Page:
The Traditional Stages of Writing Development

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Writing development starts long before children ever make their first letters. First attempts at grasping a pencil or pen and scribbling set children on a road to lifelong writing. Drawing, scribbling and prewriting are all important writing stages that help children to learn that ideas can be expressed on paper. These early stages of writing also help children to develop the fine motor control that will later enable them to hold a pencil and write legibly.

Drawing and Scribbling

  • Children who draw and scribble are learning that they can represent their ideas on paper, both with pictures and abstract symbols. Children in these two stages are developing fine-motor control. Parents and teachers can help pre-literate writers by listening as they describe their pictures or read their scribbles, and then writing simple words to reflect these descriptions.

Letter-Like Forms and Random Letters

  • When children reach the stage of producing letter-like forms and random letters, they are in an emergent stage of writing. They understand that abstract shapes can carry meaning beyond the pictures that they draw. Children in this stage often pretend to write by stringing together letters and shapes without any regard for spacing or sizing. These children don't realize that specific sounds are represented by specific letters, but they will happily read a "story" that they have written. Children in this stage often reverse letters or form them incorrectly.

Invented Spelling

  • In this stage of writing, children learn that words represent thoughts and ideas, not just scribbles and abstract shapes. They "invent" their spellings by writing letters to represent the sounds that they hear in words. Often, children hear only the first sound in a word, so one letter may represent an entire syllable or word. As children learn more about which letters represent which sounds, their spelling becomes more accurate. Spacing and punctuation also start to appear at this stage, but it's often inconsistent. This stage is typically called the "phonetic stage" of writing, because children write down the sounds that they hear in words.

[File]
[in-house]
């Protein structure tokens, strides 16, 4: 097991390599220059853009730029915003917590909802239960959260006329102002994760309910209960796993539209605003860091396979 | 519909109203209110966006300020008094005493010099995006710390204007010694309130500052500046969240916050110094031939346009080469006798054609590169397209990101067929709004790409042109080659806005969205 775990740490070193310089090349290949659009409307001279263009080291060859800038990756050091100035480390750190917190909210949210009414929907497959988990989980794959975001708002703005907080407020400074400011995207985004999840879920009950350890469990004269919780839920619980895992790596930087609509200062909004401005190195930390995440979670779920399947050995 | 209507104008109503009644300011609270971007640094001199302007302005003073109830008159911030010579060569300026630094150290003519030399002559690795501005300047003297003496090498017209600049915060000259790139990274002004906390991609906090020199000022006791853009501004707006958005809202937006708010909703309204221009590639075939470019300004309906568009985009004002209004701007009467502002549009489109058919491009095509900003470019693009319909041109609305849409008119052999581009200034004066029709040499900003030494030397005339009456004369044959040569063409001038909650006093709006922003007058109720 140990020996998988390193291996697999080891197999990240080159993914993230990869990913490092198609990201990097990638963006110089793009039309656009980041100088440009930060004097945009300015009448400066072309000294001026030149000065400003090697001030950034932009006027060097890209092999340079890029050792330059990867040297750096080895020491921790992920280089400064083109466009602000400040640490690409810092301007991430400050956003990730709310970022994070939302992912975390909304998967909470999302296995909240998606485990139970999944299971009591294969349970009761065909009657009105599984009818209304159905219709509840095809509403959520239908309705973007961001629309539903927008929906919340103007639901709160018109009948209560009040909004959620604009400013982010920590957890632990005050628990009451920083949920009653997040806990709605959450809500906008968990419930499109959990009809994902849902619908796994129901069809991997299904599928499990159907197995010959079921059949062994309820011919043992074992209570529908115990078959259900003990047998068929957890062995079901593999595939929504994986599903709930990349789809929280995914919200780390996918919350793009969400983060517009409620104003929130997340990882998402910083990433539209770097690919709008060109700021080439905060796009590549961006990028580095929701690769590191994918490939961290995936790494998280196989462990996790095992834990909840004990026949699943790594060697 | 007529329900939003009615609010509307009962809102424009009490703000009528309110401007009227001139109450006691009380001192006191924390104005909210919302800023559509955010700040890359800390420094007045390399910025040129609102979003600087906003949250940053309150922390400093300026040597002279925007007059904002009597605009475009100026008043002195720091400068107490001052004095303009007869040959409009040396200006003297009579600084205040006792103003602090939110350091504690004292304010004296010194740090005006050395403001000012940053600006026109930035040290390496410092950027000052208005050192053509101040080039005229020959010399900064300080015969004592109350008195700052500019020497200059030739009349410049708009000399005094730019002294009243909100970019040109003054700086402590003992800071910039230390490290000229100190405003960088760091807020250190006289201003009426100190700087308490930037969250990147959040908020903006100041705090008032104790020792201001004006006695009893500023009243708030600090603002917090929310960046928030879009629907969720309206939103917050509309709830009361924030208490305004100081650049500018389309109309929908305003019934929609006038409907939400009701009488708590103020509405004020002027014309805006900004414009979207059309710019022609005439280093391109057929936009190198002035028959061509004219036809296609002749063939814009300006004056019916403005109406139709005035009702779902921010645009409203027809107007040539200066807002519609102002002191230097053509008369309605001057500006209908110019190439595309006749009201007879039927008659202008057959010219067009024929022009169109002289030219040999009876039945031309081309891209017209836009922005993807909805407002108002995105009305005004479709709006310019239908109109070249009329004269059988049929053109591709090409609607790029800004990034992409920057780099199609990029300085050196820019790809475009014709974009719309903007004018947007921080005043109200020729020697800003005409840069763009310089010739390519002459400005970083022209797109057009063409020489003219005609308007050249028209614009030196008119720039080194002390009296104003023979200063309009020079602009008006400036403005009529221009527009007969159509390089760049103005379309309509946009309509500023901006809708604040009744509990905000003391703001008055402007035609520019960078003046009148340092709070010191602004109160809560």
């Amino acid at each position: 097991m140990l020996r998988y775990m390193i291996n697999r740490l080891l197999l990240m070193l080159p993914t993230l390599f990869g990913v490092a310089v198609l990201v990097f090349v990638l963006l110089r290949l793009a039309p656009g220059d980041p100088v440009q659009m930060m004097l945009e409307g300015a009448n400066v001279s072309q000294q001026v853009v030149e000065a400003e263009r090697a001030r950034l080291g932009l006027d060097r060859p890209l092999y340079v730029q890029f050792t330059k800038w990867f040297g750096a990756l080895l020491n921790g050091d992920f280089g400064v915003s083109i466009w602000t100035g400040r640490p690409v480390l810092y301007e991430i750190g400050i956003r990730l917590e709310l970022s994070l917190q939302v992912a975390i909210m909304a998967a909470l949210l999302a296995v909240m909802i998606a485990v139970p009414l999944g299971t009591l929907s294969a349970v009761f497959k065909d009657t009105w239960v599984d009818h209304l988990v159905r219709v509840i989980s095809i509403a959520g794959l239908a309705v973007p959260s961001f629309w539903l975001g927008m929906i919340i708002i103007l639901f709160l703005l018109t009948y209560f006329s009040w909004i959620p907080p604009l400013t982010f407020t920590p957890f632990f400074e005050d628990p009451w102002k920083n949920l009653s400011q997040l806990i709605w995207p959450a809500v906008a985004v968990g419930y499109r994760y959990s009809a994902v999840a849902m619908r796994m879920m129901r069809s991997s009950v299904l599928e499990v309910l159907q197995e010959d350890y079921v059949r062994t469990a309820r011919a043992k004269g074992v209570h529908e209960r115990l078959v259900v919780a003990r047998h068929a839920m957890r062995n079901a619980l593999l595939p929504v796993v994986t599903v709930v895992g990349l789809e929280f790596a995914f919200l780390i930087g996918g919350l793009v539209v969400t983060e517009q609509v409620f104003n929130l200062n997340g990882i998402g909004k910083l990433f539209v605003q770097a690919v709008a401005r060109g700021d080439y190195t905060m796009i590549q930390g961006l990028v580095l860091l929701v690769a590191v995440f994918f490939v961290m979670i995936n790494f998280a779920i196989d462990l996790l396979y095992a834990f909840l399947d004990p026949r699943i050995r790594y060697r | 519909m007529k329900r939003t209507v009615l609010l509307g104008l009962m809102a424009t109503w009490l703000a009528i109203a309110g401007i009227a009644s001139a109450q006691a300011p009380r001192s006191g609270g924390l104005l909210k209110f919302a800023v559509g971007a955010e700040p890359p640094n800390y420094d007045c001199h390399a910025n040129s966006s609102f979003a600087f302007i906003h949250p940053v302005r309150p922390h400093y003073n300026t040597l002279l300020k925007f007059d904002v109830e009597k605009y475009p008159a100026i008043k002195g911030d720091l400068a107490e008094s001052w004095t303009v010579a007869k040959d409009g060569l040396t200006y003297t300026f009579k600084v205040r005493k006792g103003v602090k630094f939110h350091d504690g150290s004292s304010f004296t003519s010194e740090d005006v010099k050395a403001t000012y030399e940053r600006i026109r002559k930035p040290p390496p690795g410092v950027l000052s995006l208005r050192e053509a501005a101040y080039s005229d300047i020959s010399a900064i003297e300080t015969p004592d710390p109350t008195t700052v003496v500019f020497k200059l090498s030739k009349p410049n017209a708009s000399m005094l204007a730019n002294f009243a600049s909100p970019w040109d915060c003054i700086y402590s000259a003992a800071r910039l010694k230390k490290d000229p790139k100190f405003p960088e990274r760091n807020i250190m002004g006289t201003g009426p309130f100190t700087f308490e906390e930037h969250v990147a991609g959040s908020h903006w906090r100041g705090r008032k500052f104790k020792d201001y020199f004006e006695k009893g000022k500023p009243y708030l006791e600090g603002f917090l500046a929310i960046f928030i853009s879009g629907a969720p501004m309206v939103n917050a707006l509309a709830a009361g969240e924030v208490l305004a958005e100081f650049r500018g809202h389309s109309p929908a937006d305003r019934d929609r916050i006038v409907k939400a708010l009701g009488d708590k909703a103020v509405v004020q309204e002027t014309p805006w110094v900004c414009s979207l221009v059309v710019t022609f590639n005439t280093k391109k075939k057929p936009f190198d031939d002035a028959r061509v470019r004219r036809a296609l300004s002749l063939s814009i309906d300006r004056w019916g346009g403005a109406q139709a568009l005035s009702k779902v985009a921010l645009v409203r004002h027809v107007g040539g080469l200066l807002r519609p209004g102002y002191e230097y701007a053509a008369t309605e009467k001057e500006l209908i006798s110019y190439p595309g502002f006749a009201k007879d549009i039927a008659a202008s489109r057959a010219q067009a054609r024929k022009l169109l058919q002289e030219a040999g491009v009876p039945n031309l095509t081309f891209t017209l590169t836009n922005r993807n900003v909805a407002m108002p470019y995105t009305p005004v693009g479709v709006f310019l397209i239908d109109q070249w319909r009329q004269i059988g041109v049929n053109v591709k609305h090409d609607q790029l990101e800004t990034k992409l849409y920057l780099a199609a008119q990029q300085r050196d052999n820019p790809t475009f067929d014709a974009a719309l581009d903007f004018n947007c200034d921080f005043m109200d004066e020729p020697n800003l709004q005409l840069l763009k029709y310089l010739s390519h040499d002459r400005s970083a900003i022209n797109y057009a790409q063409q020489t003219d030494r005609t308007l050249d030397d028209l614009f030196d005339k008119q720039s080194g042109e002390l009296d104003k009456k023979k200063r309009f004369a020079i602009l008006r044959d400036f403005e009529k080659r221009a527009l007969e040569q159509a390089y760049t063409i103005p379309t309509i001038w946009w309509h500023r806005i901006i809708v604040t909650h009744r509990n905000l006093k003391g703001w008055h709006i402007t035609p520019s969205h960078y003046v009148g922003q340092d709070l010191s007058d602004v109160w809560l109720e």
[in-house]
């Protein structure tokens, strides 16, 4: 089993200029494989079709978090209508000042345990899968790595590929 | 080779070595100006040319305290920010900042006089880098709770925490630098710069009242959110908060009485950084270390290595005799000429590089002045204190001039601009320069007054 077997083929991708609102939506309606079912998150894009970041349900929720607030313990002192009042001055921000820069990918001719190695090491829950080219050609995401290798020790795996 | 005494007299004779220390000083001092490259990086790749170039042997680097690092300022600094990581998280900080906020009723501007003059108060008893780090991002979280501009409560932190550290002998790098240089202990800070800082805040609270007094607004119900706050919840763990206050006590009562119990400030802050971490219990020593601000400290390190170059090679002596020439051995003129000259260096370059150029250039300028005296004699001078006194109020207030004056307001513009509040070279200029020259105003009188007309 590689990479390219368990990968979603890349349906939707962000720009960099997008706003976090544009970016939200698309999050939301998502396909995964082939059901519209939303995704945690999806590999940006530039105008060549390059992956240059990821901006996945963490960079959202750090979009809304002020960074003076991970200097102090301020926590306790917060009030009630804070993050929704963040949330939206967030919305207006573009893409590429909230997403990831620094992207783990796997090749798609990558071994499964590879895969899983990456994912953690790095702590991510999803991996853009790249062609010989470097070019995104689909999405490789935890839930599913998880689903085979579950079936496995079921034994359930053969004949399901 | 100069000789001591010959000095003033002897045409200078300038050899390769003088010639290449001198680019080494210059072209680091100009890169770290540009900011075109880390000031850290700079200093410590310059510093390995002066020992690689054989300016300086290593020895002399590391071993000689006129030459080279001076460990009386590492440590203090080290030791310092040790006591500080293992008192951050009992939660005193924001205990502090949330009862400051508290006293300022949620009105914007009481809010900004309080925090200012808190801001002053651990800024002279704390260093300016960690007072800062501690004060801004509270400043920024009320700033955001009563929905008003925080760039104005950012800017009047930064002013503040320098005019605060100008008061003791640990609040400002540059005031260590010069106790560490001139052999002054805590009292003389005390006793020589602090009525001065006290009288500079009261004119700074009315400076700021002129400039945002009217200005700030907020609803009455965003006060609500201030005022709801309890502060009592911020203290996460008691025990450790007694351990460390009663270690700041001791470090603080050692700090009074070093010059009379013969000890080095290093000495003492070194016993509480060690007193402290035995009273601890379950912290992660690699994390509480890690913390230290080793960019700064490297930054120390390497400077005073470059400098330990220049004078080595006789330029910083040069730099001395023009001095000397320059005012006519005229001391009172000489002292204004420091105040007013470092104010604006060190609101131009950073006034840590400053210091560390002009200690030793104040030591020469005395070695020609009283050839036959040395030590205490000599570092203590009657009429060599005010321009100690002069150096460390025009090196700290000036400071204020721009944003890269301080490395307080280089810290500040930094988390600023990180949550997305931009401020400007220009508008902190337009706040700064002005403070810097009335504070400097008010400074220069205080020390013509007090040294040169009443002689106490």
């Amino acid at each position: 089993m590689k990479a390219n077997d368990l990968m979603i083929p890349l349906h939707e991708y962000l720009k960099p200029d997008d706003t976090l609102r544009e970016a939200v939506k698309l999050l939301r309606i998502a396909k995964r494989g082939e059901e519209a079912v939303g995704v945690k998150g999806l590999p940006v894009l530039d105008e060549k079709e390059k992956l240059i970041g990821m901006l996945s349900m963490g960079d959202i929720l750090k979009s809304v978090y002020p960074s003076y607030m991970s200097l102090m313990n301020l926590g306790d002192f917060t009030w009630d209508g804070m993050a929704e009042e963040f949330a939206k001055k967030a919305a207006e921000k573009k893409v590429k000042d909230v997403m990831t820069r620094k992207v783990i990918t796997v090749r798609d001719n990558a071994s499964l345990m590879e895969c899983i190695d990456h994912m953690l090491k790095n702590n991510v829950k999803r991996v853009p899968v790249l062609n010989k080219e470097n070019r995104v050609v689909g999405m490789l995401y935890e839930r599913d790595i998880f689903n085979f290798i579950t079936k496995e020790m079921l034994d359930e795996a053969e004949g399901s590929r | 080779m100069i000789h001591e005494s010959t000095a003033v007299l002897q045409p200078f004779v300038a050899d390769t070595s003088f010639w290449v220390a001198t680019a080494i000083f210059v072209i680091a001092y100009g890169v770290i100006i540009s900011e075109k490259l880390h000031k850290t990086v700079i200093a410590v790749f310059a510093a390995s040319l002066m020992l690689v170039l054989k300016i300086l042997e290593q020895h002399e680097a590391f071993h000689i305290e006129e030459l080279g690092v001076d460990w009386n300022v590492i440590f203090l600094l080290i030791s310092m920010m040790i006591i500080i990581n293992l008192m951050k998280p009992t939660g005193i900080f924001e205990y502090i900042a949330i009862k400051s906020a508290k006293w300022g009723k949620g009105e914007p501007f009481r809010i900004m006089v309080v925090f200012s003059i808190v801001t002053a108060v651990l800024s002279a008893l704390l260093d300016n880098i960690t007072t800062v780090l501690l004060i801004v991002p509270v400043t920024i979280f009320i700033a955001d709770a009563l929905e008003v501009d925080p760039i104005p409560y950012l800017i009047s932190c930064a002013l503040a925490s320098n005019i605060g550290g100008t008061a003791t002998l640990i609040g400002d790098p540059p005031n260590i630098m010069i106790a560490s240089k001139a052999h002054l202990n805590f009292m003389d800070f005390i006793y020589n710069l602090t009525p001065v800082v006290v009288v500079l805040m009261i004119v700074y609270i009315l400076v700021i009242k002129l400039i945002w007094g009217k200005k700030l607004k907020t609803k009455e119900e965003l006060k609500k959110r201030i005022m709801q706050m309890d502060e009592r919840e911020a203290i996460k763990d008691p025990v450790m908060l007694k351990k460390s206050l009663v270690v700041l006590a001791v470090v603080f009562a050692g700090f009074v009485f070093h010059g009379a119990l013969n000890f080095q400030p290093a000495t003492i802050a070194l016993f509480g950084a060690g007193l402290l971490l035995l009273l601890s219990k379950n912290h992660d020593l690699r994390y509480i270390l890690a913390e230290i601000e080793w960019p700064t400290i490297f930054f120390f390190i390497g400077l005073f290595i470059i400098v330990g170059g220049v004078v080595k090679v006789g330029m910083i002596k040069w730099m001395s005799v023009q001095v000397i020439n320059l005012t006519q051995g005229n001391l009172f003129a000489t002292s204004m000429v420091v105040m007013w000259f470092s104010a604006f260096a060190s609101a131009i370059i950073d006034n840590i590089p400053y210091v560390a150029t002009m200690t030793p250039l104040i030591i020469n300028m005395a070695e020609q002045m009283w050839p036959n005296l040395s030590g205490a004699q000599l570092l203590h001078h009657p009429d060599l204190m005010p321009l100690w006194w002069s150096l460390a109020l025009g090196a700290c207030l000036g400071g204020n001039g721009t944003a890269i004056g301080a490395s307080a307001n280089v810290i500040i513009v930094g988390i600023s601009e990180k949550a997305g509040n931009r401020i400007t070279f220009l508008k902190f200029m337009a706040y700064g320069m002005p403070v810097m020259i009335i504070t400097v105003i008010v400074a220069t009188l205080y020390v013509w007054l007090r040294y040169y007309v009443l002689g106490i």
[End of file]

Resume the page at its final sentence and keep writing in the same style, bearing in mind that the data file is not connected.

Conventional Spelling

  • This is the final stage of writing development. In this stage, most words are spelled correctly, and spacing and punctuation are also generally correct. A child in this stage of writing will be able to write several sentences that communicate an idea, and a person who does not know the child will be able to read the writing with minimal difficulty. This stage resembles adult writing, even though there may still be the occasional spelling or grammatical error. At this stage, most children no longer reverse individual letters.

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